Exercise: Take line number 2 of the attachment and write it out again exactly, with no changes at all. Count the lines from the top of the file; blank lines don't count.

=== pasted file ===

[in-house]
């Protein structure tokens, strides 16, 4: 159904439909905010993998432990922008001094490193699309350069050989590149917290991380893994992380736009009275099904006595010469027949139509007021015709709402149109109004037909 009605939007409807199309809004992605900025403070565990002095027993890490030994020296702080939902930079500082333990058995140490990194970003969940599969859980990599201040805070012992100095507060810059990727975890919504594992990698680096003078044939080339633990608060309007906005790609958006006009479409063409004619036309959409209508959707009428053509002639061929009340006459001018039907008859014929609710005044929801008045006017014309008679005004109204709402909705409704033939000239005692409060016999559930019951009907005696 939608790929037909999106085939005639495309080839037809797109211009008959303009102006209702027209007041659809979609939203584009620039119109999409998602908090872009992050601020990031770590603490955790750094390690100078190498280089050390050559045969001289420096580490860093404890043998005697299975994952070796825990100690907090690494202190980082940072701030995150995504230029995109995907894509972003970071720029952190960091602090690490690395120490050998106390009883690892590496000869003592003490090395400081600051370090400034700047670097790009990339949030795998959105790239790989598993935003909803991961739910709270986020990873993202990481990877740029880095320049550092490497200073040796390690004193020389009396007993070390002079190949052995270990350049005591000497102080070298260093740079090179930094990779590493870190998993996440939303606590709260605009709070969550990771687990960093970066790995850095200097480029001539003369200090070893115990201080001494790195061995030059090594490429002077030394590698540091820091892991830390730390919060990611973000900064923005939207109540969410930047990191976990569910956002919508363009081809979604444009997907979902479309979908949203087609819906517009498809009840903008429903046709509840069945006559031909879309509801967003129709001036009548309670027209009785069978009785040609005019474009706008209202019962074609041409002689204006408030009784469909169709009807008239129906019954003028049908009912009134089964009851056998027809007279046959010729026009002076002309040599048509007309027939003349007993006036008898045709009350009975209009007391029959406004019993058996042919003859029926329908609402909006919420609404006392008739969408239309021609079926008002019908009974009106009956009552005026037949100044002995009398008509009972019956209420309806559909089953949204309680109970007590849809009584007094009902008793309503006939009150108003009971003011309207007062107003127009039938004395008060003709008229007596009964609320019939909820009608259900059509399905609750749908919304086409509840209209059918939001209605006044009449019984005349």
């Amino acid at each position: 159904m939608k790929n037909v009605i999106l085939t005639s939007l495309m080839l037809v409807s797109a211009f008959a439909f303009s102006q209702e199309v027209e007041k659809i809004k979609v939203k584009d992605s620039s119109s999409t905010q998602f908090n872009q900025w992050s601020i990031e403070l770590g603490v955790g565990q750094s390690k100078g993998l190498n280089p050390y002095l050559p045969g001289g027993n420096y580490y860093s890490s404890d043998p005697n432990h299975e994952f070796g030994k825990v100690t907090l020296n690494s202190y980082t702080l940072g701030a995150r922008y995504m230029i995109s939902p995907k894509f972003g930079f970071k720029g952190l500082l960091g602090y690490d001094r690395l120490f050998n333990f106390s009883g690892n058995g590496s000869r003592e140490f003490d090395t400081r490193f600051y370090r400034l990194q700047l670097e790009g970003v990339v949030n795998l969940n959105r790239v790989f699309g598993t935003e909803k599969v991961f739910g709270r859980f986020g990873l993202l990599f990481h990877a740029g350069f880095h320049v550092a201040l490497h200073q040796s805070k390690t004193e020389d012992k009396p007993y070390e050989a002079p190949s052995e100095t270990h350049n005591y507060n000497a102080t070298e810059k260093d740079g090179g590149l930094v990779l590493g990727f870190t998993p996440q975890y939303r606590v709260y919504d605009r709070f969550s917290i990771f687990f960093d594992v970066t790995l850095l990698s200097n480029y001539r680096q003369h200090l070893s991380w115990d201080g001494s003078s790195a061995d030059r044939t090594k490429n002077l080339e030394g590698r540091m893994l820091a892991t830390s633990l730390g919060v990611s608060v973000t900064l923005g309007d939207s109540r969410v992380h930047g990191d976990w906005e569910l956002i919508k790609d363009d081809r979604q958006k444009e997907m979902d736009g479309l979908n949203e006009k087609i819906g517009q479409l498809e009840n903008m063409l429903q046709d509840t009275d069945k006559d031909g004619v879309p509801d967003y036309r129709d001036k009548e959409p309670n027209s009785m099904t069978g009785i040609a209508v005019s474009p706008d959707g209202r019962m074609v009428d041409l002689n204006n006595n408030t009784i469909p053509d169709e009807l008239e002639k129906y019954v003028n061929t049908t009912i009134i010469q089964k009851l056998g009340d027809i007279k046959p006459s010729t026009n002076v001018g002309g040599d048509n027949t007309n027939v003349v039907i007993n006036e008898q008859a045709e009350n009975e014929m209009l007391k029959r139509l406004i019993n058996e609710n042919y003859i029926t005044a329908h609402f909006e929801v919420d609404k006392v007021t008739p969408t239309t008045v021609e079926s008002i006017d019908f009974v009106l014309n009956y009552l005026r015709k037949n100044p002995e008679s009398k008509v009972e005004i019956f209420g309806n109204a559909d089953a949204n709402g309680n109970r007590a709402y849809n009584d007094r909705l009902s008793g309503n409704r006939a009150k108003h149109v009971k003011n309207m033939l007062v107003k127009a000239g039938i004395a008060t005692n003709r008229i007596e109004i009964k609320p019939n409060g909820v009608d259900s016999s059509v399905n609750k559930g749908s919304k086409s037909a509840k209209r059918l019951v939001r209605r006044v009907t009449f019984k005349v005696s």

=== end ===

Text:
């Protein structure tokens, strides 16, 4: 159904439909905010993998432990922008001094490193699309350069050989590149917290991380893994992380736009009275099904006595010469027949139509007021015709709402149109109004037909 009605939007409807199309809004992605900025403070565990002095027993890490030994020296702080939902930079500082333990058995140490990194970003969940599969859980990599201040805070012992100095507060810059990727975890919504594992990698680096003078044939080339633990608060309007906005790609958006006009479409063409004619036309959409209508959707009428053509002639061929009340006459001018039907008859014929609710005044929801008045006017014309008679005004109204709402909705409704033939000239005692409060016999559930019951009907005696 939608790929037909999106085939005639495309080839037809797109211009008959303009102006209702027209007041659809979609939203584009620039119109999409998602908090872009992050601020990031770590603490955790750094390690100078190498280089050390050559045969001289420096580490860093404890043998005697299975994952070796825990100690907090690494202190980082940072701030995150995504230029995109995907894509972003970071720029952190960091602090690490690395120490050998106390009883690892590496000869003592003490090395400081600051370090400034700047670097790009990339949030795998959105790239790989598993935003909803991961739910709270986020990873993202990481990877740029880095320049550092490497200073040796390690004193020389009396007993070390002079190949052995270990350049005591000497102080070298260093740079090179930094990779590493870190998993996440939303606590709260605009709070969550990771687990960093970066790995850095200097480029001539003369200090070893115990201080001494790195061995030059090594490429002077030394590698540091820091892991830390730390919060990611973000900064923005939207109540969410930047990191976990569910956002919508363009081809979604444009997907979902479309979908949203087609819906517009498809009840903008429903046709509840069945006559031909879309509801967003129709001036009548309670027209009785069978009785040609005019474009706008209202019962074609041409002689204006408030009784469909169709009807008239129906019954003028049908009912009134089964009851056998027809007279046959010729026009002076002309040599048509007309027939003349007993006036008898045709009350009975209009007391029959406004019993058996042919003859029926329908609402909006919420609404006392008739969408239309021609079926008002019908009974009106009956009552005026037949100044002995009398008509009972019956209420309806559909089953949204309680109970007590849809009584007094009902008793309503006939009150108003009971003011309207007062107003127009039938004395008060003709008229007596009964609320019939909820009608259900059509399905609750749908919304086409509840209209059918939001209605006044009449019984005349």